Parents, grandparents of missing 8-month-old in Kentucky arrested as police search for baby in woods

Kentucky State Police used cadaver dogs Tuesday to search woods near the home of missing 8-month-old Miya Tucker, but reported no findings as nightfall approached .

“We have no evidence that she is deceased,” State Trooper Corey King told NBC affiliate WFIE in Evansville, Indiana. “But we also have no proof that she is alive.”

The girl’s parents, Tesla Tucker, 29, and Cage Rudd, 30; grandparents Billie J. Smith, 49, and Ricky J. Smith, 56; and a fifth person, identified as Timothy L. Roach, was arrested.


Miya Tucker, 8 months.Kentucky State Police via Facebook

All are from the Reynolds Station area except Roach, who is from Owensboro, police said.

It is unclear whether the suspects have retained an attorney. The area’s public defender did not immediately respond to a request for comment. Some of the five were in court Monday, but it’s unclear exactly what happened. Additional court appearances were scheduled for Wednesday.

State police announced the arrests of Miya’s parents, as well as her grandfather, on Thursday. All three were convicted on allegations of child abandonment and fentanyl-related charges.

King, the state trooper, told WFIE that the parents were contacted at a Motel 6 in Kentucky, in a room where drugs, including fentanyl pills and methamphetamine, were “in plain view.”

Miya wasn’t there, he said.

State police announced Sunday that Miya’s grandmother was also arrested — she discovered she had an active arrest warrant for domestic violence on her record — when she went to her home to search for the girl.

Additionally, they said, at the grandmother’s home, they saw a man, identified as Roach, throwing “non-prescribed” drugs under her vehicle, leading to his arrest on suspicion of having a controlled substance.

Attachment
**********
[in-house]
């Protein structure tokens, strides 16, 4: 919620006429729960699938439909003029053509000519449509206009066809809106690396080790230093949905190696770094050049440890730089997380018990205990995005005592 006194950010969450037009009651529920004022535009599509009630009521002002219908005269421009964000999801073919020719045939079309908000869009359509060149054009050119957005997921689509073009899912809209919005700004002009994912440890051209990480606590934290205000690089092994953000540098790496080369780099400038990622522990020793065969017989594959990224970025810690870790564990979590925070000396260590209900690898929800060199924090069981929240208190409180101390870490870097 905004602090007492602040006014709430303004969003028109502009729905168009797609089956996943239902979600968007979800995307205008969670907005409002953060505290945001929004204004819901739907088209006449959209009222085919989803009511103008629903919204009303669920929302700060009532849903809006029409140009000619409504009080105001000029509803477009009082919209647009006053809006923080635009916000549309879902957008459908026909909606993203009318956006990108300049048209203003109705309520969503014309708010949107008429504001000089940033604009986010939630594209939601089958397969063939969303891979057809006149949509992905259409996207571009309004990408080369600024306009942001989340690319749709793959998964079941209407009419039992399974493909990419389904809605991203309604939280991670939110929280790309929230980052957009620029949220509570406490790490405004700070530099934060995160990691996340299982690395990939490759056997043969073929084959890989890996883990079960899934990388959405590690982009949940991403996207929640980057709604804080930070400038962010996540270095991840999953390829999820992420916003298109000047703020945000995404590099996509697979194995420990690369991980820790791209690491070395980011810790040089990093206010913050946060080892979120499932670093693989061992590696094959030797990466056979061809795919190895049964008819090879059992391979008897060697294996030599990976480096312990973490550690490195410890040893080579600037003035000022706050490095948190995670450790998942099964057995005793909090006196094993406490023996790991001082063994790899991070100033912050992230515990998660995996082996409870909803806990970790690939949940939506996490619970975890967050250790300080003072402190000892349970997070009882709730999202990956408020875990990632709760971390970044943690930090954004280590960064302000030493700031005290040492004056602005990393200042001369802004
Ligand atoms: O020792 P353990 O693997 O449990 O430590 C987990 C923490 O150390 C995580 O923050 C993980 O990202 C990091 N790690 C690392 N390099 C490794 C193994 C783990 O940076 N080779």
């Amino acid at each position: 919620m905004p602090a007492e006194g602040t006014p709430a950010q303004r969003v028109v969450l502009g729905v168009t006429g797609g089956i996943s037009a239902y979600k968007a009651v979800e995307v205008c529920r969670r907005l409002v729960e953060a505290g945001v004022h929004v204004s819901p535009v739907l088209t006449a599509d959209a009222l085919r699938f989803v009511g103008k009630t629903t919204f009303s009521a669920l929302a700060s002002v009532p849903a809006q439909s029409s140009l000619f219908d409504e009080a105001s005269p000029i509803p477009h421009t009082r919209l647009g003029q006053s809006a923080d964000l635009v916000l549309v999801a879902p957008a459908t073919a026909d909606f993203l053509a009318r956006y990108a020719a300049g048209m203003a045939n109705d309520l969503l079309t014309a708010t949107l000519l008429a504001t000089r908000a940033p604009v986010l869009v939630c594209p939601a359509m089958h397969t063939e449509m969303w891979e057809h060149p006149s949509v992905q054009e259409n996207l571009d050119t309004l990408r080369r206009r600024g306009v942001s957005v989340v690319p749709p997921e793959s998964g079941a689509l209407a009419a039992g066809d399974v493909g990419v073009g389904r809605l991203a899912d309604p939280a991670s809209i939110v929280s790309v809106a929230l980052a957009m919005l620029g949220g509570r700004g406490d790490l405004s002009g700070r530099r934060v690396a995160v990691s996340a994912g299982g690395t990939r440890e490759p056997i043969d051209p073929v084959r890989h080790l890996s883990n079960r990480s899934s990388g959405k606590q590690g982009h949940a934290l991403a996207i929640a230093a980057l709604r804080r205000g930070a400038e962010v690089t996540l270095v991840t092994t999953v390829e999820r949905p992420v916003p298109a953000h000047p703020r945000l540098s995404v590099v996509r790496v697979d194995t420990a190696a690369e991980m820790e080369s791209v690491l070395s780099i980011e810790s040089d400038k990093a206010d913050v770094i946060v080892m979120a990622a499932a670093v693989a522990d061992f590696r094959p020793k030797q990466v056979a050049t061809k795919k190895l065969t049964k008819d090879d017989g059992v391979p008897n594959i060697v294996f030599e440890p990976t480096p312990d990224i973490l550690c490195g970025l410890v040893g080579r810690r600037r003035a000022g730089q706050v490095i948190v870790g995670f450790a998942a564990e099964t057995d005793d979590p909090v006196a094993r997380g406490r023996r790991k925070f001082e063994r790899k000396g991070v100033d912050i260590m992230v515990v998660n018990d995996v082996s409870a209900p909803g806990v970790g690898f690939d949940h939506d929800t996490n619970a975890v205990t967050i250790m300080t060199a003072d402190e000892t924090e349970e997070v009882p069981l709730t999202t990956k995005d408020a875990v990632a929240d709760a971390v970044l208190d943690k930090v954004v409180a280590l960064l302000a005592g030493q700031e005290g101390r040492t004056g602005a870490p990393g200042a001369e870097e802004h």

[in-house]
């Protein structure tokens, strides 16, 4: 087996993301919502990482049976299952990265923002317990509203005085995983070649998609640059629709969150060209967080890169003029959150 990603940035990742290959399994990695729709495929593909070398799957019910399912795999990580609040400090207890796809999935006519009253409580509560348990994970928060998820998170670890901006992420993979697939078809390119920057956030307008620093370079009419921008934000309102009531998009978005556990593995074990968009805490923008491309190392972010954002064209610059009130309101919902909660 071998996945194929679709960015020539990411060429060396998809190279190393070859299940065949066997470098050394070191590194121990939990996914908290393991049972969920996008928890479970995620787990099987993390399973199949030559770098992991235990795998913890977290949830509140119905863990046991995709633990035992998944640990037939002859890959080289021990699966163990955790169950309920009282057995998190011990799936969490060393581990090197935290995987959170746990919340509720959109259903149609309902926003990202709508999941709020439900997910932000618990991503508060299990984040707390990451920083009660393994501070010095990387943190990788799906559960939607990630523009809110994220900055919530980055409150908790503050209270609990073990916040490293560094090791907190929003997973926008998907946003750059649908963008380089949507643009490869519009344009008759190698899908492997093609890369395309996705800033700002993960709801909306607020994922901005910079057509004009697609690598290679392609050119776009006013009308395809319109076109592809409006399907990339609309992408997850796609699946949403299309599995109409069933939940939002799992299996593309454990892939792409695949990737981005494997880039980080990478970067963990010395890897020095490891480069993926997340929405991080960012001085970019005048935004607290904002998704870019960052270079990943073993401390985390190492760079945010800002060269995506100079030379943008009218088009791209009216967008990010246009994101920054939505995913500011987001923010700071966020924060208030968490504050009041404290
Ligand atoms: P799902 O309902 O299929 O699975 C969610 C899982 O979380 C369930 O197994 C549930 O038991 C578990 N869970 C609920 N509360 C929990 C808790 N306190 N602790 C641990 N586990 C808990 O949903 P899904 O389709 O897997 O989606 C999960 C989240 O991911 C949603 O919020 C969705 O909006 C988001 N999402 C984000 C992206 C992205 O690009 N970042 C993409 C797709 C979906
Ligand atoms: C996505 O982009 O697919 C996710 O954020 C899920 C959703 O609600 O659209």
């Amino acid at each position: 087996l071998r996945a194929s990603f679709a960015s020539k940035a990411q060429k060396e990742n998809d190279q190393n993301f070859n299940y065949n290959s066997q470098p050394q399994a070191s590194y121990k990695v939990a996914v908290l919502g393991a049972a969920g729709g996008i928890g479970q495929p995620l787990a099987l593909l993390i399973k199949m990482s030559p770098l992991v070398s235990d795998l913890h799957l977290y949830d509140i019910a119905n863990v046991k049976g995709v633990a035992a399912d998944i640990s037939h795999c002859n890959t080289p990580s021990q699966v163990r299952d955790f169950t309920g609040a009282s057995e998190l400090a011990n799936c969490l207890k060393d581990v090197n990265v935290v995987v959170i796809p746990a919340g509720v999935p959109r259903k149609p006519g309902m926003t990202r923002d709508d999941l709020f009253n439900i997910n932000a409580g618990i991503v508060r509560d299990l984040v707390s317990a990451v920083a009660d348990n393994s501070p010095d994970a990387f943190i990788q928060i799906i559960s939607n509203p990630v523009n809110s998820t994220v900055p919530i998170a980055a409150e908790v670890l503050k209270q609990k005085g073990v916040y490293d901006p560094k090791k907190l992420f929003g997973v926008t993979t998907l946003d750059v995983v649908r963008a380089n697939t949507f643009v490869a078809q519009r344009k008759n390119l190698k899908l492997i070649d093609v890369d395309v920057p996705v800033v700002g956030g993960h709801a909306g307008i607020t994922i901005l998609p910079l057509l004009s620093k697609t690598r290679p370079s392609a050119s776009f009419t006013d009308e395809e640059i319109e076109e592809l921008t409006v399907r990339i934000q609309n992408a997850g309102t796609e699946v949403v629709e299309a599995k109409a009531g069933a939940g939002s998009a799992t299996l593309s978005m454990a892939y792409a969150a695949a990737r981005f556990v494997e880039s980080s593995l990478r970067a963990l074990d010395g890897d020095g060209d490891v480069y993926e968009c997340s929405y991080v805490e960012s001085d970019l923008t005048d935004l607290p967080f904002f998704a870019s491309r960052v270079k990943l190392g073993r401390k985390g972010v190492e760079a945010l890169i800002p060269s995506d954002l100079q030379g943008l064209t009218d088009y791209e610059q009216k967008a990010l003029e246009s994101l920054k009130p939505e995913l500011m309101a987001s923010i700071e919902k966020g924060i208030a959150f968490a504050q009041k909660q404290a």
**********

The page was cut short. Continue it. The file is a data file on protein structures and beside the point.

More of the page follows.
It is unclear what relationship Roach has with the family, if any.

King told WFIE that a family member said Miya hadn’t been seen since late April. Furthermore, he lamented that her relatives had the least information for the authorities who were looking for her.

He said when the girl was born in October, her umbilical cord tested positive for methamphetamine. King said Miya had three older siblings who were removed from her home by state authorities citing suspected drug problems.

The State Cabinet for Health and Family Services also intended to remove Miya, King said.

Her parents told authorities the girl had previously been taken away by the Cabinet, but King said that was not true.

King, a state police spokesman in the Reynolds Station area, about 90 miles southwest of Louisville, said investigators were still hopeful Miya could be found alive.

But he warned: “The longer this goes on, the darker the outcome will be.”

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